The only exception would be if you are creating an archive table where you want to store exactly what was chosen at a given time.

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Sometimes a join will happen on fields that are not "join fields", because that's just the nature of the query (e.g. most ways of identifying records that are duplicates in a particular column). If the query you want relates to those values, then that's what the join will be on, end of story.

If a field genuinely identifies a row, then it is possible to use it as a key. It's even possible to do so if it could change (it brings issues, but not insurmountable issues) as long as it remains a genuine identifier (it'll never change to a value that exists for another row).

The performance impact varies by common query and by database. By database the type of indexing strategies of some makes them better at using varchar and other textual keys than other databases (in particular, hash-indices are nice).

Common queries can be such that it becomes more performant to use varchar even without hash indices. A classic example is storing pieces of text for a multi-lingual website. Each such piece of text will have a particular languageID relating to the language it is in. However, obtaining other information about that language (it's name etc.) is rarely needed; what's much more often needed is to either filter by the RFC 5646 code, or to find out what that RFC 6546 code is. If we use a numeric id, then we will have to join for both types of query to obtain that code. If we use the code as the ID, then the most common queries concerned with the language won't need to look in the language table at all. Most queries that do care about the details of the language also won't need to do any join; pretty much the only time the key will be used as a foreign key is in maintaining referential integrity on update and insert of text or on deletion of languages. Hence while the join is less efficient when it is used the system as a whole will be more efficient by using fewer joins.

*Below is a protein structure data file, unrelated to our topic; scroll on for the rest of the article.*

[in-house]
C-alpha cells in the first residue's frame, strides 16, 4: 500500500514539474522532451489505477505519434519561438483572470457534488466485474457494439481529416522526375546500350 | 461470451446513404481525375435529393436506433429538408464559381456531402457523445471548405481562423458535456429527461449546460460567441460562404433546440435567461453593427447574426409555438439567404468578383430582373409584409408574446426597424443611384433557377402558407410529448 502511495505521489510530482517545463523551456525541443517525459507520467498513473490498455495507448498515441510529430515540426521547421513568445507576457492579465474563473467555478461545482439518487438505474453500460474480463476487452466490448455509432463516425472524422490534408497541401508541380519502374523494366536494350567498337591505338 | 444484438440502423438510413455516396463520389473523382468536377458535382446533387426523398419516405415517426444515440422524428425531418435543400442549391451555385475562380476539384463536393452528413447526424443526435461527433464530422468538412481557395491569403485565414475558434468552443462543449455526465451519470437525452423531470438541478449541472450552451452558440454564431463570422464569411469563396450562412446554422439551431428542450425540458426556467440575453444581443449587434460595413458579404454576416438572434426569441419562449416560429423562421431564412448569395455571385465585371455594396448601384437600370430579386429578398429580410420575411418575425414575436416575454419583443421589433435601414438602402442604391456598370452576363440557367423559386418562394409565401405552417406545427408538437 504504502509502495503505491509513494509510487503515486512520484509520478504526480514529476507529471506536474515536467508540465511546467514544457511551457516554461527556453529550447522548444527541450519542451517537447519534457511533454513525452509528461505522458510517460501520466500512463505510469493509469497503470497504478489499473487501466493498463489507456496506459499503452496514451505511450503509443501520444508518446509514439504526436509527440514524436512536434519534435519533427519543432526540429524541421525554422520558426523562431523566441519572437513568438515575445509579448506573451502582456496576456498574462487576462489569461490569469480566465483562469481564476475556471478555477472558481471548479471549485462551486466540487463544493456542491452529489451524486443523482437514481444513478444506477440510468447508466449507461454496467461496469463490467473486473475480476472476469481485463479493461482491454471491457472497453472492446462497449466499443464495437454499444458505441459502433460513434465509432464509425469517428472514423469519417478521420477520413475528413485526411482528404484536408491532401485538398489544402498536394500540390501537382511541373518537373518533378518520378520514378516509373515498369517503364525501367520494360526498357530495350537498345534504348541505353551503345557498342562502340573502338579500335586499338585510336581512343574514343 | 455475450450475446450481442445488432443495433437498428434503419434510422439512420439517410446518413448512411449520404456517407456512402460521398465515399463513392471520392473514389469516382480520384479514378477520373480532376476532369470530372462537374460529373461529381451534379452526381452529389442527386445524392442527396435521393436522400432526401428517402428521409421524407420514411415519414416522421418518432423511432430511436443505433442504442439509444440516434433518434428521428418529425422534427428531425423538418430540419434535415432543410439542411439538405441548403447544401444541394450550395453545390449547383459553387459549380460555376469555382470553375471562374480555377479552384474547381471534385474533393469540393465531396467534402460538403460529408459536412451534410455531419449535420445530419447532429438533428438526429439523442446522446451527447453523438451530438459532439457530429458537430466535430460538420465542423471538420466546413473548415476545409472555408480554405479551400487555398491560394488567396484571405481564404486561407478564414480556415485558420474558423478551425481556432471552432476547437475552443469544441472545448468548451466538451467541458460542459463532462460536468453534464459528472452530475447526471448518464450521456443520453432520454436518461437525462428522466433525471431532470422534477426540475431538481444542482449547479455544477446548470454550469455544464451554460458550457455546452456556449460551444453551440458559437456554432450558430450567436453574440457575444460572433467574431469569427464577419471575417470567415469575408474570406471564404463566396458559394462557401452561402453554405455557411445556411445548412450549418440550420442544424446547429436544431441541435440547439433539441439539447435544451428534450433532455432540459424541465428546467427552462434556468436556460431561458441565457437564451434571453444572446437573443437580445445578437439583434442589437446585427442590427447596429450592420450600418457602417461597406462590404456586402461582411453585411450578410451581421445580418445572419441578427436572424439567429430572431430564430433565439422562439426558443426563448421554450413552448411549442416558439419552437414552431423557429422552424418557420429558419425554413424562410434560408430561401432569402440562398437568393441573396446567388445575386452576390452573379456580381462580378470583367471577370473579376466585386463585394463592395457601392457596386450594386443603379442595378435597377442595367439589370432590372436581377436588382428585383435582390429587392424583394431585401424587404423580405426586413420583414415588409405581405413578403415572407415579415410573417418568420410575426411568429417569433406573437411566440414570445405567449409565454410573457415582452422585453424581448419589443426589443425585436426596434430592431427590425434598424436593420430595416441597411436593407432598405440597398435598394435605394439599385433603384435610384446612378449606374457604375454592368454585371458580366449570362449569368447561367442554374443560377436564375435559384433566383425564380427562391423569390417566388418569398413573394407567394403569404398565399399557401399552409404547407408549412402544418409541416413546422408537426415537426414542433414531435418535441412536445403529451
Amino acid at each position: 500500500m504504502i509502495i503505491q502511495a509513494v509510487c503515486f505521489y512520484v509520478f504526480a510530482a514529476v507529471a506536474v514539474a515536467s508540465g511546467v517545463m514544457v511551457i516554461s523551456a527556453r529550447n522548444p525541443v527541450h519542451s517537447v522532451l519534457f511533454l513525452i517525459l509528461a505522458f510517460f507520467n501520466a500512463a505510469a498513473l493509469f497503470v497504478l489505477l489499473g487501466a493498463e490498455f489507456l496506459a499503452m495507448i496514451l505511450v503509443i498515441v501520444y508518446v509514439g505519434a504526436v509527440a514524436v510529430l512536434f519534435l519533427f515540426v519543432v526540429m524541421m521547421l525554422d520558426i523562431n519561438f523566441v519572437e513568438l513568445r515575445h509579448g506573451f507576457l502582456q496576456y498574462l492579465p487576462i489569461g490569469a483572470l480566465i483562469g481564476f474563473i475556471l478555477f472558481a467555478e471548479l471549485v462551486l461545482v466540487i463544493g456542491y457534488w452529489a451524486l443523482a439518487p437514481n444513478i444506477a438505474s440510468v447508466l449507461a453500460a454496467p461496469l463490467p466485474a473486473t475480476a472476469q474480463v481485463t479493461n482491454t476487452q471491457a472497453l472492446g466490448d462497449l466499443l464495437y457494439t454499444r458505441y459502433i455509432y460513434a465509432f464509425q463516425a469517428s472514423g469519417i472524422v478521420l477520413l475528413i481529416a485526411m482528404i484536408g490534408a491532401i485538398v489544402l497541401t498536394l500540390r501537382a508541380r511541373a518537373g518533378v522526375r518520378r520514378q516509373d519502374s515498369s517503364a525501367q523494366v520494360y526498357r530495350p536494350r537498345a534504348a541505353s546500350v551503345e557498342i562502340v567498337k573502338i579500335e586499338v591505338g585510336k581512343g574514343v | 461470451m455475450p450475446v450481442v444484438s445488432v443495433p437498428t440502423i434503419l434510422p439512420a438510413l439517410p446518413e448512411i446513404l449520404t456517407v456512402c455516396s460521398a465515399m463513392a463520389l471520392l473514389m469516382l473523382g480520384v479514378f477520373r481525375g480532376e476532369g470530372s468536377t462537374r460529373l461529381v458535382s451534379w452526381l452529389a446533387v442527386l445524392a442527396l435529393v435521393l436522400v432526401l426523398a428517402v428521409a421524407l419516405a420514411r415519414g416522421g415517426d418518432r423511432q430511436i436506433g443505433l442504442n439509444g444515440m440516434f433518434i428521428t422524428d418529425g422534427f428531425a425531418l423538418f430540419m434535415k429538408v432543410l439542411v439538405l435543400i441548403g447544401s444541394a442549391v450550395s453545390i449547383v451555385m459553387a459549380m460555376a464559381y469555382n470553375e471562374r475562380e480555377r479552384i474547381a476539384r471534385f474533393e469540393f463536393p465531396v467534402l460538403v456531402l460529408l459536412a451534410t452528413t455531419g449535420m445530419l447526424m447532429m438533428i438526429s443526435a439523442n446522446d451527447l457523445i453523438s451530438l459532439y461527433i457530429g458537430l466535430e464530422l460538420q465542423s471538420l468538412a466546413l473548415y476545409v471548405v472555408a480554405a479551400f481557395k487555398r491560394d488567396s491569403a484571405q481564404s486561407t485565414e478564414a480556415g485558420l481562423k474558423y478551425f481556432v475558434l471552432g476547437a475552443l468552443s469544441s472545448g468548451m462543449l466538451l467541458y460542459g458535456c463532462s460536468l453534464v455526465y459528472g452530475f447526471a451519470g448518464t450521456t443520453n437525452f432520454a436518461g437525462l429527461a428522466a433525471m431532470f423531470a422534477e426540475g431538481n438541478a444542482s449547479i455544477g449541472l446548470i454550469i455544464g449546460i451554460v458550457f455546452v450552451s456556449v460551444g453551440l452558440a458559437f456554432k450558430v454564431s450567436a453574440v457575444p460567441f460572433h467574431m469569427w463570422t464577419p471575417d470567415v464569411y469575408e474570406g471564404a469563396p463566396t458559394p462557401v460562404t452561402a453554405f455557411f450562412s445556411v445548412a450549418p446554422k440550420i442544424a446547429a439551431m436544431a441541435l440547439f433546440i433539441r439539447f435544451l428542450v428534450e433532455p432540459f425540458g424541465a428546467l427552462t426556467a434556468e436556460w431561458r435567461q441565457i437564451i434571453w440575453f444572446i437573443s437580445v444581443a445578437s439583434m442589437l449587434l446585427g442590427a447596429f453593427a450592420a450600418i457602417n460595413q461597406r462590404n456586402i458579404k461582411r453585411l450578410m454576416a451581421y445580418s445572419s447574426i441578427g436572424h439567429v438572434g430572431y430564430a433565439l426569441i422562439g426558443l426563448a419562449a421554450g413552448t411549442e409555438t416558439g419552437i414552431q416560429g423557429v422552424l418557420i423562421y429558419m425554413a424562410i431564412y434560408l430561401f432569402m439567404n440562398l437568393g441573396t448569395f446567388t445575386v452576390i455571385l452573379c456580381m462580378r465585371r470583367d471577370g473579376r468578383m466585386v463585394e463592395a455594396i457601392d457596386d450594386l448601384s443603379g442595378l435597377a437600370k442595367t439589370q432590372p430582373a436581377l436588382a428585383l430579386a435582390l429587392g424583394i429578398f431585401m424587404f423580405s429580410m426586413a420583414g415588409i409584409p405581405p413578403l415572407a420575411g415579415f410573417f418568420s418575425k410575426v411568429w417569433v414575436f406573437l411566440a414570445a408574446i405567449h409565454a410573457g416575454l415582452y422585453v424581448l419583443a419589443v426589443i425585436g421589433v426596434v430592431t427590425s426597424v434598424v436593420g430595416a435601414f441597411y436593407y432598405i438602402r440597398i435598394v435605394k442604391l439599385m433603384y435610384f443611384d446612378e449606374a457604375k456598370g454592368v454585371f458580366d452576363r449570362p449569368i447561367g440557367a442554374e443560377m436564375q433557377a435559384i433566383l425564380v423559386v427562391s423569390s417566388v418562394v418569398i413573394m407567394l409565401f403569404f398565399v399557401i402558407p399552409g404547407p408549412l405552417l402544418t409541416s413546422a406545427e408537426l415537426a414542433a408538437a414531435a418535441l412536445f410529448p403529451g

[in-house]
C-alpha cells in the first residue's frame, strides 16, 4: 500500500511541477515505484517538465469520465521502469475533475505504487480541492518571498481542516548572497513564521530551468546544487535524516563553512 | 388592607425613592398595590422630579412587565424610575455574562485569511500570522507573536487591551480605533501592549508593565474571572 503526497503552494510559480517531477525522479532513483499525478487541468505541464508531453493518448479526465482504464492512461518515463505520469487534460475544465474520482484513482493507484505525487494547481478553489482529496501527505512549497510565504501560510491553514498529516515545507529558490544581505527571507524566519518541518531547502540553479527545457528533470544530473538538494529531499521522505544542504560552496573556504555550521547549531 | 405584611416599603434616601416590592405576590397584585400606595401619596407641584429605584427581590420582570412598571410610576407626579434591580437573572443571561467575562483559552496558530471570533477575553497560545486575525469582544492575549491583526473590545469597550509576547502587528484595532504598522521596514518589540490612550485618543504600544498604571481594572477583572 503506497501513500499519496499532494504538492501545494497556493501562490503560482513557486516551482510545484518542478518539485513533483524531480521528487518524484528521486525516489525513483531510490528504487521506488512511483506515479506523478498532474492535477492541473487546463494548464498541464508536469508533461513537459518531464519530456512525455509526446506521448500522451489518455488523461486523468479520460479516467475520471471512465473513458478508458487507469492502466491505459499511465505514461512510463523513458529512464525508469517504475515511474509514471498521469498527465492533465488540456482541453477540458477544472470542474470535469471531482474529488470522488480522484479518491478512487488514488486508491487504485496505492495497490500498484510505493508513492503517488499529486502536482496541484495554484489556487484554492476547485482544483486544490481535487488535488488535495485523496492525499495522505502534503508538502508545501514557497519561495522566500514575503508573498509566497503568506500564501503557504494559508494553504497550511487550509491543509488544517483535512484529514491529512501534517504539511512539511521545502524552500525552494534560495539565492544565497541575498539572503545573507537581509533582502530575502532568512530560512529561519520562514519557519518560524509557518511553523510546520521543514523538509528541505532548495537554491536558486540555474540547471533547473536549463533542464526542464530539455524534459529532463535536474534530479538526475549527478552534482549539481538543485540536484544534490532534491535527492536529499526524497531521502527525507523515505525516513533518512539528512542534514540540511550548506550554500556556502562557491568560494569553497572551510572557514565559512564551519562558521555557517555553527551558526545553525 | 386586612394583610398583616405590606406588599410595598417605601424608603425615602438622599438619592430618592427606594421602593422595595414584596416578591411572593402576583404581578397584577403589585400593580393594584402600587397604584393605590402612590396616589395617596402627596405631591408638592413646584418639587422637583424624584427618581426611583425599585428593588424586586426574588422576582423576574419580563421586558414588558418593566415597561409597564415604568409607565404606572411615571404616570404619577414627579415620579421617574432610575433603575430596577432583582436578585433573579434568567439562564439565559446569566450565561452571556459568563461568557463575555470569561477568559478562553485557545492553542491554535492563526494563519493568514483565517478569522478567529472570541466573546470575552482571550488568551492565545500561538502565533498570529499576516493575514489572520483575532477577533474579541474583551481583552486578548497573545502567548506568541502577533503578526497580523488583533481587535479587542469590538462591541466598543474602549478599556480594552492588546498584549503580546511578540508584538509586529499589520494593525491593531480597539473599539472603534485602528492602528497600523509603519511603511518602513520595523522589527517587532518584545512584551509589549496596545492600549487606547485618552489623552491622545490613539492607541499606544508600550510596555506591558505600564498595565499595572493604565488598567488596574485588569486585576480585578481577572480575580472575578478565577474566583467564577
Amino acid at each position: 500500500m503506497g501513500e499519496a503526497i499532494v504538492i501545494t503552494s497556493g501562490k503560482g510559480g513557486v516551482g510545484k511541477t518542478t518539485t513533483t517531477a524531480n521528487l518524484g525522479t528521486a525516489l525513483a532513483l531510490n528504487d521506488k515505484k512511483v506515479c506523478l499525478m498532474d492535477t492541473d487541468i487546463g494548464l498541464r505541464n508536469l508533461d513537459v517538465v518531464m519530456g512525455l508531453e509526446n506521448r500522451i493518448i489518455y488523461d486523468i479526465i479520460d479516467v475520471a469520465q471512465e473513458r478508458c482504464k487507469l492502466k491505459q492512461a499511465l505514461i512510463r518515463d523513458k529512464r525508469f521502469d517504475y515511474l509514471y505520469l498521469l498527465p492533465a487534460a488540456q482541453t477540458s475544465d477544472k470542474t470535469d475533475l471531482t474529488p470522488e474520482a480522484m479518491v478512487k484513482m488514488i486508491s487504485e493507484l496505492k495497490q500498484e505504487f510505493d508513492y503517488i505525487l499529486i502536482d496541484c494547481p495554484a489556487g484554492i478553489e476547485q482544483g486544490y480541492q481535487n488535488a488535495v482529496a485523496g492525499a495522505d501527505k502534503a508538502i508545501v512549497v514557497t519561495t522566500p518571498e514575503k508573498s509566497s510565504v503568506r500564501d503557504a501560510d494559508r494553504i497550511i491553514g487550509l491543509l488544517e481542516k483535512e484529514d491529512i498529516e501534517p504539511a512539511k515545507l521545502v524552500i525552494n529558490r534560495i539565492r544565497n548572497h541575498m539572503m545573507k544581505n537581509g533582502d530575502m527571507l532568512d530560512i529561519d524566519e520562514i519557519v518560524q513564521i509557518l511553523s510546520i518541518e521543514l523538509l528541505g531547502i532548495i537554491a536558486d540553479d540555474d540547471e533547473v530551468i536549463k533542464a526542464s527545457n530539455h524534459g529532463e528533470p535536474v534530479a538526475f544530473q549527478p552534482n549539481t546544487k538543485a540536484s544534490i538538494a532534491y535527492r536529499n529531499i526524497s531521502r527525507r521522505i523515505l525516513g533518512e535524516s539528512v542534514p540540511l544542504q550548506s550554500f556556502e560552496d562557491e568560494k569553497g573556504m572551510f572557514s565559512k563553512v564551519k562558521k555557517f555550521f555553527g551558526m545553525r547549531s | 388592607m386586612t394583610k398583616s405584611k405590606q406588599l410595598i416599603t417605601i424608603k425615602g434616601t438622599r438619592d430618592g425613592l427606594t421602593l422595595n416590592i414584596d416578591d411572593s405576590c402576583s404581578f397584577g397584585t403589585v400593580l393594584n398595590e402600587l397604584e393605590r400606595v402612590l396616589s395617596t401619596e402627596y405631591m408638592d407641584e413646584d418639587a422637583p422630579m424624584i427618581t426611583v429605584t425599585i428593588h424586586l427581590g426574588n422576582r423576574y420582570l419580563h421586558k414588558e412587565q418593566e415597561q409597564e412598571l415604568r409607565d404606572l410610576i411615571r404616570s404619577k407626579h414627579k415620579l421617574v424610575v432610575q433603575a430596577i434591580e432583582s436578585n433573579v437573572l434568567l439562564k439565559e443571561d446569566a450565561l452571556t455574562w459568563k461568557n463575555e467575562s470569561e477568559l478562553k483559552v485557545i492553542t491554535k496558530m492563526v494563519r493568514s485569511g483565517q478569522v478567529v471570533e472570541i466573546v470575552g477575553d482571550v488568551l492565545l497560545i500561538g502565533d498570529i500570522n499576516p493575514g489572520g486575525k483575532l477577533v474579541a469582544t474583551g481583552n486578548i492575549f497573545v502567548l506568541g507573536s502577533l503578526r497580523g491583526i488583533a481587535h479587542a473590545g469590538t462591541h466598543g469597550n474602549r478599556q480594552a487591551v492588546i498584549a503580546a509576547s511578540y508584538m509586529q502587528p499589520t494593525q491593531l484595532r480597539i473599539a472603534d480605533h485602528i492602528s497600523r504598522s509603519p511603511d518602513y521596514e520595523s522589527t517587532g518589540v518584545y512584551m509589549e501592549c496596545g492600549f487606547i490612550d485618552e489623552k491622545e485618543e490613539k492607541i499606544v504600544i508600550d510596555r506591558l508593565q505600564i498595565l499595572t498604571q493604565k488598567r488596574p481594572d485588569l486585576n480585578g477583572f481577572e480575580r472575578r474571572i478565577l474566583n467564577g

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It depends on the nature of your data. If the string is some user-entered and updated value then I would probably shy away from joining on it. You may run into consistency difficulties for storing the name in both the parent and the detail table.

Nothing has duplicate names?

I have used a string field as a join when using GUIDs or single char identifiers or when I know the string to be a natural key (though I almost always prefer a surrogate)

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Natural primary keys like a zip code, phone number, email address or user name are by definition strings. There are unique and relatively short.

If you put an index on such a column there is no problem with using them a join. Impact on performance will usually be minimal.

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Don't use a string that can change as a key, like a phone number or email address! You WILL be sorry. – thursdaysgeek Oct 12 '10 at 16:15
Those are not natural primary keys any of them. I would never use any of those as PKs in a table. – HLGEM Oct 12 '10 at 21:44
On many websites you must register with your email address or create an login name and cannot change them. Even if you could, "ON UPDATE CASCADE" will be your friend. – codymanix Oct 13 '10 at 8:08